The Unseen University Challenge
Terry Pratchett's Discworld Quizbook
By David Langford
An SF Gateway eBook: bringing the classics to the future.
University Challenge is one of the world's top quiz shows, enjoyed by millions, both participants and observers. But Discworld fans may feel that not many questions cover the real questions in Life, for example, Who or what could be seen as the inspiration for the near-tragic accident from which nanny Ogg is saved only be a special willow-reinforced hat made for her by Mr Vernissage of Slice? And give a plausible origin for Mrs Rosie Palm, proprietor of the famous House of Negotiable Affection in the Shades.
Each Faculty at the Unseen University has provided a set of questions, and answers are included for those who are not sure how the poisonous effects of quicksilver fumes are an occupational hazard of magic-users.
The questions have been compiled by Mr David Langford, who knows quite as much - and arguably more - about the Discworld as its Creator, and Terry Pratchett has provided an Introduction.
David Langford (1953 - )
David Langford was born in 1953, took an honours degree in physics at Brasenose College, Oxford, worked for several years as a nuclear weapons physicist with the Ministry of Defence, and since 1980 has been a freelance author and editor. He is married, with a happy absence of children, and lives in Reading, Berkshire.
His published books include War in 2080: The Future of Military Technology (nonfiction), An Account of a Meeting with Denizens of Another World, 1871 (non-fact UFO spoof), The Space Eater (a science fiction novel), The Leaky Establishment (comedy about nuclear weaponry, reissued in 2001 with an appreciative introduction by Terry Pratchett), Earthdoom! (farcical disaster novel written with John Grant), The Dragonhiker's Guide to Battlefield Covenant at Dune's Edge: Odyssey Two (SF parody collection), The Silence of the Langford (articles, essays and speeches), and The SEX Column (SFX magazine columns). A fuller list appears on his website at www.ansible.co.uk.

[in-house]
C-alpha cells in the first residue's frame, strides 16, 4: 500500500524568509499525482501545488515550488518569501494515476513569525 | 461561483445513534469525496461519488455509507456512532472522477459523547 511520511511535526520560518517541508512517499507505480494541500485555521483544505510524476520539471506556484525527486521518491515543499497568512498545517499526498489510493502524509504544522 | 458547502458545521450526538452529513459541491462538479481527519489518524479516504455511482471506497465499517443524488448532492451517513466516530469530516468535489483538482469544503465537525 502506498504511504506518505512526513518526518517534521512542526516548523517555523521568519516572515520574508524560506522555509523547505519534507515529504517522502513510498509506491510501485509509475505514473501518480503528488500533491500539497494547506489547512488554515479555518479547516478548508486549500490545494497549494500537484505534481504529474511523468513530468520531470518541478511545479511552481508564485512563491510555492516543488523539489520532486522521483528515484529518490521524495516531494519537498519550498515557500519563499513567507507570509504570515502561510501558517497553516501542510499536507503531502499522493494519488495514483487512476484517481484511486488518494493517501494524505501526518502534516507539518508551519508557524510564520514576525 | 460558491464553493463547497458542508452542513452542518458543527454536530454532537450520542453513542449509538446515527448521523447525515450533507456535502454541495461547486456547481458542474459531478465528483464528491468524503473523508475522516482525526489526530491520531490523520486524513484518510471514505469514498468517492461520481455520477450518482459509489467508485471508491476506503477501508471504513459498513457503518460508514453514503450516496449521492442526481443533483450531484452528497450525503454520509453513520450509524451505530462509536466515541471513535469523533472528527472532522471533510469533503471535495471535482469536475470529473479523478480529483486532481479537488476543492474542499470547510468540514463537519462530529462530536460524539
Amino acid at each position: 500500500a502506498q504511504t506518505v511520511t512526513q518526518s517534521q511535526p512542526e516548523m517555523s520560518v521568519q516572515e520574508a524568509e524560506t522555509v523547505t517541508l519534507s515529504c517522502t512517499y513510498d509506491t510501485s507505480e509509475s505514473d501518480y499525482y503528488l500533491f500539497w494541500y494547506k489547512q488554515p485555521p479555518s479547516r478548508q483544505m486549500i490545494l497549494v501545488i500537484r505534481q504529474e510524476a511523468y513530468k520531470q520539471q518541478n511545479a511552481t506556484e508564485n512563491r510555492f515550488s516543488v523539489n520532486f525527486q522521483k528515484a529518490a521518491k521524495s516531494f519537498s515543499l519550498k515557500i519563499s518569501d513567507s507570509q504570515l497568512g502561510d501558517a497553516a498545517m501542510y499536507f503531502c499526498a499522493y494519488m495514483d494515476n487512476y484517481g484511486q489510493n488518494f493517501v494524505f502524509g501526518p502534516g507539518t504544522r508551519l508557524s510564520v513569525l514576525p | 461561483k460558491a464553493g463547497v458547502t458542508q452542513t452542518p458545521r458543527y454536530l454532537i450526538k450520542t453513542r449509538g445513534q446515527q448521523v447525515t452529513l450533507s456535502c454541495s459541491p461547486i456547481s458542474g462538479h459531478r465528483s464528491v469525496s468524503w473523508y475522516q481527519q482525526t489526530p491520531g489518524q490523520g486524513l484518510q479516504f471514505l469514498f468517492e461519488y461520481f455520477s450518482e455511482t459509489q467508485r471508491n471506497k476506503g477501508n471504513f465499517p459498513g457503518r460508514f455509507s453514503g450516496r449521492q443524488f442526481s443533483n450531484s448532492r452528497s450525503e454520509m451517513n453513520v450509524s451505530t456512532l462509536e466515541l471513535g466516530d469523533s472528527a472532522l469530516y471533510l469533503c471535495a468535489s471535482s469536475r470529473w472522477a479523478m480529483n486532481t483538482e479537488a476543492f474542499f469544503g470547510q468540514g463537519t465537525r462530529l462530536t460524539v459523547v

Langford has received many awards for his writing and SF journalism, including British Science Fiction Association Awards for both short fiction and nonfiction, and - twenty-nine times as of 2013 - science fiction's top prize, the Hugo Award.
His association with Terry Pratchett goes back to the early years of Discworld. In 1985 he described The Colour of Magic in his regular White Dwarf book review column as 'one of those horrible, antisocial books which impel the reader to buttonhole friends and quote bits at them.' As a freelance editor, Langford wrote the reader's report recommending Gollancz's publication of Equal Rites, and worked on full-length Discworld novels from the fourth, Mort (1987), to the 2005 Thud!. As a contributor to reference books, he has analysed Pratchett in David Pringle's St James Guide to Fantasy and The Ultimate Encyclopedia of Fantasy, in the multiple award-winning The Encyclopedia of Fantasy edited by John Clute and John Grant, in his text commentary for Josh Kirby's art book A Cosmic Cornucopia, in an introduction to the millennial collection of academic studies Terry Pratchett: Guilty of Literature edited by Andrew M. Butler, Edward James and Farah Mendlesohn, and in the again multi-award-winning third edition of The Encyclopedia of Science Fiction, edited by himself, John Clute and others.
Langford had probably been fated to write the first official Discworld quizbook The Unseen University Challenge (1996) ever since the 1980s conversation in which he said, 'I know where the name Rincewind comes from ...' and Terry Pratchett replied: 'You bastard!' The inquisition continues in The Wyrdest Link.
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- Publication date:
20 Mar 2014
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